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Order symbol

by Max.Planck
Tags: big-oh, order
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Max.Planck
#1
Nov27-12, 01:26 PM
P: 127
Hi, I noticed in mathematics the O symbol is used in the following way:

A term T is in O(x^p), if lim x->0 T/x^p=c, for a constant c.

While in computer science the O symbol is used is this way:

A term T is in O(x^p), if lim x->∞ T/x^p is a constant.

What gives, these two notations seem to be the complete opposite of each other?
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mathman
#2
Nov27-12, 03:40 PM
Sci Advisor
P: 6,076
The O symbol is valid in both cases. It is up to you to define what the x limit is.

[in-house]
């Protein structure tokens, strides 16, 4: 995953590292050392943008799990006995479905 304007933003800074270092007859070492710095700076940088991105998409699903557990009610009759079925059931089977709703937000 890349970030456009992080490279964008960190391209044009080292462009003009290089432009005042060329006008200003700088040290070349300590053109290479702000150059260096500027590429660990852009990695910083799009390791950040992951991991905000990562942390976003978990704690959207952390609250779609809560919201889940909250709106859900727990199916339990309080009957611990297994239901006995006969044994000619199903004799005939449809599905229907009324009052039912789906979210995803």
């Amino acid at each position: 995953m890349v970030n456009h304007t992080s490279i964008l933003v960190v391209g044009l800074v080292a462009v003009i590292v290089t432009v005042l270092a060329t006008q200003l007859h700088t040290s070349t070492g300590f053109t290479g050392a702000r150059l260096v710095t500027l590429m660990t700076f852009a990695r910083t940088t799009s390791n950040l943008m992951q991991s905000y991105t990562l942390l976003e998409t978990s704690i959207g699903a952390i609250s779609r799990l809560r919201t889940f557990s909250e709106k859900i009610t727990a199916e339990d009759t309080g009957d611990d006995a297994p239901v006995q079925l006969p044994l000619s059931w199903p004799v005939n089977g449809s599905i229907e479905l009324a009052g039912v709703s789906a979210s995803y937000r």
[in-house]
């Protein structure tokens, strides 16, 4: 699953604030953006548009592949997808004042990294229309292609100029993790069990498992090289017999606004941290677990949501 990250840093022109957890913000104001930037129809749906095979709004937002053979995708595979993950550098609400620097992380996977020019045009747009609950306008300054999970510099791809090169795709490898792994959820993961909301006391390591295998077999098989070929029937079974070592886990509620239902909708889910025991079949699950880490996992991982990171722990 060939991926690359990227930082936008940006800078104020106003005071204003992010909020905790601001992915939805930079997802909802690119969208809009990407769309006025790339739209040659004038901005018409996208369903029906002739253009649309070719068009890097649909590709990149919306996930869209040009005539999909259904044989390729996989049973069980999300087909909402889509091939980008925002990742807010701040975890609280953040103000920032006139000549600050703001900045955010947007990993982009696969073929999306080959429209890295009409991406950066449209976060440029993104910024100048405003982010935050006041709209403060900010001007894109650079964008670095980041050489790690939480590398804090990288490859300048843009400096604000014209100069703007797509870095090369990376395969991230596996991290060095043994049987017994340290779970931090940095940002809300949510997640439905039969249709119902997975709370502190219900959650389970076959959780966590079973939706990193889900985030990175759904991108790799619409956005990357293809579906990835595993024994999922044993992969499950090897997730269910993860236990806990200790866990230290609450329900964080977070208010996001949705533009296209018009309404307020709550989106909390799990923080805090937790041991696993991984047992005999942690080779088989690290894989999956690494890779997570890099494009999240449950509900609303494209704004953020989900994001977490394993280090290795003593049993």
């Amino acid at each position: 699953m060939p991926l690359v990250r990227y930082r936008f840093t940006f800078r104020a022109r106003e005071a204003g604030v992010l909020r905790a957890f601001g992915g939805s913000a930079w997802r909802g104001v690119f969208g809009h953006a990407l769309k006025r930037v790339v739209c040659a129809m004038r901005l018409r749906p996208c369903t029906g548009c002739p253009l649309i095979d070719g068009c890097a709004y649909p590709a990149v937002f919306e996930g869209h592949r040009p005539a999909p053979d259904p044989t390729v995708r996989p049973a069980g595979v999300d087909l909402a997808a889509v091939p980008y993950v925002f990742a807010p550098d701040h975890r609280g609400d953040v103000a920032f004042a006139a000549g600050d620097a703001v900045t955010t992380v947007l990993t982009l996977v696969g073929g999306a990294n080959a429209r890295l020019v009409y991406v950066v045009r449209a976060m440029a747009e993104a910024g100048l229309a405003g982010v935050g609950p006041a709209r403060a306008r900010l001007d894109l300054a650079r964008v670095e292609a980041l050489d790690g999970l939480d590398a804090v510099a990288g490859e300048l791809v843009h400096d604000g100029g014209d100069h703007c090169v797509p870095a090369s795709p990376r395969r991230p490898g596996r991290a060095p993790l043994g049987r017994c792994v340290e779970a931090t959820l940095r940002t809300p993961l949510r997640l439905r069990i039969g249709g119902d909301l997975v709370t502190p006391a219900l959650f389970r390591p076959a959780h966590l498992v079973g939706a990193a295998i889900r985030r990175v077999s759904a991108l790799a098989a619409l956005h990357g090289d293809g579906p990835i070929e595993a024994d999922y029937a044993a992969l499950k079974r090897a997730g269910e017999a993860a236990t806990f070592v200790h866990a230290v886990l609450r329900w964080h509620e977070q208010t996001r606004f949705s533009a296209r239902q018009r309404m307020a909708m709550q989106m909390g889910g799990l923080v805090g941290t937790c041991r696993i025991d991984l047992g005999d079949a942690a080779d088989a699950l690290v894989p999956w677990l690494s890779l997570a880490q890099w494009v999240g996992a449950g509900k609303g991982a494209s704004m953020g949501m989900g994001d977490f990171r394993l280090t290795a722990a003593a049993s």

Max.Planck
#3
Nov28-12, 02:18 AM
P: 127
Quote Quote by mathman View Post
The O symbol is valid in both cases. It is up to you to define what the x limit is.
But don't they contradict each other?

For example, in the first case x^7 is in O(x^5), but in the second case it is not.

HallsofIvy
#4
Nov28-12, 07:22 AM
Math
Emeritus
Sci Advisor
Thanks
PF Gold
P: 39,556
Order symbol

No, they are just two distinct cases of a general concept. We should aways say "f(x)= O(g(x)) as x-> a and specify a. They are using two different values of a and so getting two different results.
Max.Planck
#5
Nov28-12, 07:57 AM
P: 127
Quote Quote by HallsofIvy View Post
No, they are just two distinct cases of a general concept. We should aways say "f(x)= O(g(x)) as x-> a and specify a. They are using two different values of a and so getting two different results.
Aha, thanks!


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